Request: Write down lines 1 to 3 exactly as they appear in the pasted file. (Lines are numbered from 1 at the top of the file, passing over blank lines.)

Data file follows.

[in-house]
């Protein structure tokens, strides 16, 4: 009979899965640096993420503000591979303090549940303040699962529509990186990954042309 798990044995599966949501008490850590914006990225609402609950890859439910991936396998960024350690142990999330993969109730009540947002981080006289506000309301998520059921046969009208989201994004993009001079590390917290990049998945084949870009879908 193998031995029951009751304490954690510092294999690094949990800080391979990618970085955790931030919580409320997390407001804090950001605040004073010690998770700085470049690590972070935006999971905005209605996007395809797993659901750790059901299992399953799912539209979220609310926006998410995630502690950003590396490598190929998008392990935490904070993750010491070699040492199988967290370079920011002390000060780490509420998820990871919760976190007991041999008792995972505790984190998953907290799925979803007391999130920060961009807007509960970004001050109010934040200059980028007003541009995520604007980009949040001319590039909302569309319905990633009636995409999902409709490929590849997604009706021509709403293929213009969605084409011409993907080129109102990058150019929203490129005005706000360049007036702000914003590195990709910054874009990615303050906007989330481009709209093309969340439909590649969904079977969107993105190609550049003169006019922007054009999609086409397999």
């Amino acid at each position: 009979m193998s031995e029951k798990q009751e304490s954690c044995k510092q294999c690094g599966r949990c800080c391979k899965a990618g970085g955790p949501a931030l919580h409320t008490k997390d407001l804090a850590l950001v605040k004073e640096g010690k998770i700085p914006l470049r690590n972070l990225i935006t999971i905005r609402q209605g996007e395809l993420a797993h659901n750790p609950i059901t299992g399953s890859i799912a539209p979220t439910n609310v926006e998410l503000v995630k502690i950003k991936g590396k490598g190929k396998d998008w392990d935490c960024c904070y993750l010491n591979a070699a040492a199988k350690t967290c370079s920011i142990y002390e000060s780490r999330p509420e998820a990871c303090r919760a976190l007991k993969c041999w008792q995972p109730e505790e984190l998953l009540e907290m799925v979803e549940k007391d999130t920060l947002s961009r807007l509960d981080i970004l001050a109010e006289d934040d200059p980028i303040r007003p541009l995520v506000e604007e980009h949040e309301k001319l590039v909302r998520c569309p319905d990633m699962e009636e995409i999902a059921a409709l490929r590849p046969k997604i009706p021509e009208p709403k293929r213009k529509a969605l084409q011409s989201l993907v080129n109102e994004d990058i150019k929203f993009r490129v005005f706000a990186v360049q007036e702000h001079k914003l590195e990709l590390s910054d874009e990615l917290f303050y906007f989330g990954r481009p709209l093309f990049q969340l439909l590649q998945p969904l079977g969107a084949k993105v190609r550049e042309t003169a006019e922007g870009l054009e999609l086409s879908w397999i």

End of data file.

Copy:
[in-house]
């Protein structure tokens, strides 16, 4: 009979899965640096993420503000591979303090549940303040699962529509990186990954042309 798990044995599966949501008490850590914006990225609402609950890859439910991936396998960024350690142990999330993969109730009540947002981080006289506000309301998520059921046969009208989201994004993009001079590390917290990049998945084949870009879908 193998031995029951009751304490954690510092294999690094949990800080391979990618970085955790931030919580409320997390407001804090950001605040004073010690998770700085470049690590972070935006999971905005209605996007395809797993659901750790059901299992399953799912539209979220609310926006998410995630502690950003590396490598190929998008392990935490904070993750010491070699040492199988967290370079920011002390000060780490509420998820990871919760976190007991041999008792995972505790984190998953907290799925979803007391999130920060961009807007509960970004001050109010934040200059980028007003541009995520604007980009949040001319590039909302569309319905990633009636995409999902409709490929590849997604009706021509709403293929213009969605084409011409993907080129109102990058150019929203490129005005706000360049007036702000914003590195990709910054874009990615303050906007989330481009709209093309969340439909590649969904079977969107993105190609550049003169006019922007054009999609086409397999």
């Amino acid at each position: 009979m193998s031995e029951k798990q009751e304490s954690c044995k510092q294999c690094g599966r949990c800080c391979k899965a990618g970085g955790p949501a931030l919580h409320t008490k997390d407001l804090a850590l950001v605040k004073e640096g010690k998770i700085p914006l470049r690590n972070l990225i935006t999971i905005r609402q209605g996007e395809l993420a797993h659901n750790p609950i059901t299992g399953s890859i799912a539209p979220t439910n609310v926006e998410l503000v995630k502690i950003k991936g590396k490598g190929k396998d998008w392990d935490c960024c904070y993750l010491n591979a070699a040492a199988k350690t967290c370079s920011i142990y002390e000060s780490r999330p509420e998820a990871c303090r919760a976190l007991k993969c041999w008792q995972p109730e505790e984190l998953l009540e907290m799925v979803e549940k007391d999130t920060l947002s961009r807007l509960d981080i970004l001050a109010e006289d934040d200059p980028i303040r007003p541009l995520v506000e604007e980009h949040e309301k001319l590039v909302r998520c569309p319905d990633m699962e009636e995409i999902a059921a409709l490929r590849p046969k997604i009706p021509e009208p709403k293929r213009k529509a969605l084409q011409s989201l993907v080129n109102e994004d990058i150019k929203f993009r490129v005005f706000a990186v360049q007036e702000h001079k914003l590195e990709l590390s910054d874009e990615l917290f303050y906007f989330g990954r481009p709209l093309f990049q969340l439909l590649q998945p969904l079977g969107a084949k993105v190609r550049e042309t003169a006019e922007g870009l054009e999609l086409s879908w397999i």